Skip to main content

On July 1, NAFTA expired and was replaced by the newly ratified USMCA agreement.

Like NAFTA this trade agreement covers the US, Mexico and Canada and provides for the elimination or reduction of duties on many goods produced in and traded among the member nations. In fact, most of the rules remain the same though some important changes have been made. Included in the final rules are enhanced protections for intellectual property rights and more comprehensive obligations to protect the environment.

In an effort to keep this agreement up to date on changing trade issues, USMCA has a 16 year sunset clause and provides for a periodic review every six years. This corrects a perceived problem with NAFTA in that it was difficult to adapt the agreement to meet current trends.

USMCA provides for higher de minimus levels for member’s imports into each country and will address service market as well as trade issues. Most of the rules will become effective immediately upon implementation though the automotive sector will see a “phase in period” for some rules.

NAFTA country of origin forms ceased to be accepted on July 1 and the new reporting requirements must now be met. There is no specific USMCA form on which the preference claim is to be made. Instead there are nine required data elements which must be provided on the invoice or another shipping document. A generic form containing the required elements may also be utilized and records to support the preference claim must be maintained for five years.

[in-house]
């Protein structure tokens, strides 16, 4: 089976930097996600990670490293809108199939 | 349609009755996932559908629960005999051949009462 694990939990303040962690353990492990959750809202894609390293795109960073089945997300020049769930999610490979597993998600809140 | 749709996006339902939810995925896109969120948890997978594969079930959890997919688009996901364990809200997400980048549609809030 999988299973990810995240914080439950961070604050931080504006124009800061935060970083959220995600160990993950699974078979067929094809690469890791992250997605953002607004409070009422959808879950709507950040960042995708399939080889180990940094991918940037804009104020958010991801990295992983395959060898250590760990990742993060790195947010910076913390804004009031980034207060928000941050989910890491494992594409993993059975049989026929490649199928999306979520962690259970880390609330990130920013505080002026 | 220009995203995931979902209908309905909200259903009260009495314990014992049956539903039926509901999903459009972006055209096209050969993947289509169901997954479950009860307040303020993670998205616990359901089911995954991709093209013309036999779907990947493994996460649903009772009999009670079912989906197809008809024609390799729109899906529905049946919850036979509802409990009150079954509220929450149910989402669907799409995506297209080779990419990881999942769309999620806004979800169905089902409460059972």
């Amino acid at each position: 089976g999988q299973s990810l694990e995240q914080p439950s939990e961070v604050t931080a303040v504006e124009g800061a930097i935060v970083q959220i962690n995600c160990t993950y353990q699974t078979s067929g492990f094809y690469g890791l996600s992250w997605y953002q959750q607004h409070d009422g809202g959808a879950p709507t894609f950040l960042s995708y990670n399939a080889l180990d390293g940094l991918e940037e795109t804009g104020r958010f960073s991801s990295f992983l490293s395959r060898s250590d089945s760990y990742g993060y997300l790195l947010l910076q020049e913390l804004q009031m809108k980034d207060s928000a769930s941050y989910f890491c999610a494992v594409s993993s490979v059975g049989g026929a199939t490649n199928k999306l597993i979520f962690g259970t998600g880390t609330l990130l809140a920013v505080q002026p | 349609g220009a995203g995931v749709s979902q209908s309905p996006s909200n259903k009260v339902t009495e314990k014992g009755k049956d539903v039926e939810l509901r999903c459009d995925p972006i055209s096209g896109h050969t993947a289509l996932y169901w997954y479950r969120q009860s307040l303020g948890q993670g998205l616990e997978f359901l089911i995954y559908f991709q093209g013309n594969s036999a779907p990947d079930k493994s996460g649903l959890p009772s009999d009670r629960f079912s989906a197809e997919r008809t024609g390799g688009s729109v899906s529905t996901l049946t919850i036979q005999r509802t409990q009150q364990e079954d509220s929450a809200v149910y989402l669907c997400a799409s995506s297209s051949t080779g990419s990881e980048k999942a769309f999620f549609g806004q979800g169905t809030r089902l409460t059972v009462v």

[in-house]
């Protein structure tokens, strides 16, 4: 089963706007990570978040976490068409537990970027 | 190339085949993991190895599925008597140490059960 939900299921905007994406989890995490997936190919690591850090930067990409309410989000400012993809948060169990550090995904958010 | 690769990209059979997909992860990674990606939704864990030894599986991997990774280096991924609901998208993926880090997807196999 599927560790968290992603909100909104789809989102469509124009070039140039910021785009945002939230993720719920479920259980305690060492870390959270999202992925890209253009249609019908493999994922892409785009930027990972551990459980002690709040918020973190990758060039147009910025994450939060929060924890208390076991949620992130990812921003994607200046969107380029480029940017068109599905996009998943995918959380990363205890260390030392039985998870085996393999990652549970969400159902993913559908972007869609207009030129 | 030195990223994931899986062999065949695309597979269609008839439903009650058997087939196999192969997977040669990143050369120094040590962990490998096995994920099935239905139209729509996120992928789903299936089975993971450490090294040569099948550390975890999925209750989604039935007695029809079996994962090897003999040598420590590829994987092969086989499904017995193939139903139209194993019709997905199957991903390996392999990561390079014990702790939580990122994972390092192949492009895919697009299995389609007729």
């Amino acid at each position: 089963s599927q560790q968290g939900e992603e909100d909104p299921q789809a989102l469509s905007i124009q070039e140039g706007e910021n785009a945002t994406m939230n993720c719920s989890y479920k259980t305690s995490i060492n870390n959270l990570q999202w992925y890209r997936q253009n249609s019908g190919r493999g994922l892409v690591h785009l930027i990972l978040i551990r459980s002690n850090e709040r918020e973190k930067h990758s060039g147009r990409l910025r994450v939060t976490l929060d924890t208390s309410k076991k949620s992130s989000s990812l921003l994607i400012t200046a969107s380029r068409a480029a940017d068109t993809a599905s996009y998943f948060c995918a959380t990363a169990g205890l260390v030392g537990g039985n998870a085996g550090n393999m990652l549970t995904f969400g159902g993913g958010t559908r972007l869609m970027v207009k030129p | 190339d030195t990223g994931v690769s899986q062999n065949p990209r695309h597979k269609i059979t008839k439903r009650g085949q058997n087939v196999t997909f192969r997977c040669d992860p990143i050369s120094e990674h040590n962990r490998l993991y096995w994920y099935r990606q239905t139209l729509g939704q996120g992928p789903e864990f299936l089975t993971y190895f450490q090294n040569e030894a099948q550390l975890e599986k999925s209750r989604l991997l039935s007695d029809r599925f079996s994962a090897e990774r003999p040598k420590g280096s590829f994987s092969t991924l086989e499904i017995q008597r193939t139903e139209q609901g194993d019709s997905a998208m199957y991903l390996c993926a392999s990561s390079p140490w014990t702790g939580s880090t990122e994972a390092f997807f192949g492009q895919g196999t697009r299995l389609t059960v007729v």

The automotive sector is seeing the most sweeping changes. The Regional Value Content requirement will increase from the current 62.5 percent to 75 percent over a four year period. There are requirements for the use of steel and aluminum originating in North American and a new labor value rule that requires a significant portion of qualifying vehicles to be produced in facilities where workers are paid an average of $16 per hour. These rules cover new automobiles and most parts used in their manufacture.

Textiles are subject to their own product specific rules of origin just as they were under NAFTA. Additionally, new rules regarding specific components to be sourced in North America should be beneficial to manufacturers in USMCA countries. Revised rules will allow manufacturers to use textile inputs not generally available in North America, think rayon fibers.

Revising or replacing the NAFTA agreement was a central objective of the Trump administration, and the ratification of USMCA is a significant accomplishment. For the US, this agreement focused on providing more protections for workers, copyright holders and service providers. It also requires more manufacturing be done in North America in order to qualify for preferential treatment, something that should benefit all members. In addition to the formal agreement, side letters between the governments address concerns specific to each member nation.

This is just an overview of what is a voluminous and complex agreement, but it does mirror NAFTA in many ways and requires a complete rethinking of regional trade. With some exceptions, such as those mentioned above,  importers and exporters can continue to operate this month very similarly as they have the past 26 years.

USMCA is viewed by most organizations as an improvement and more adaptable due to the provision for periodic review. We invite your questions on this very important agreement.

For more information, please contact Sam McClure, Director of Customs & Compliance Services, .

Close Menu

Ready to Get Started?

Sign up for a CVI account or ask to see our services in action.

Get started »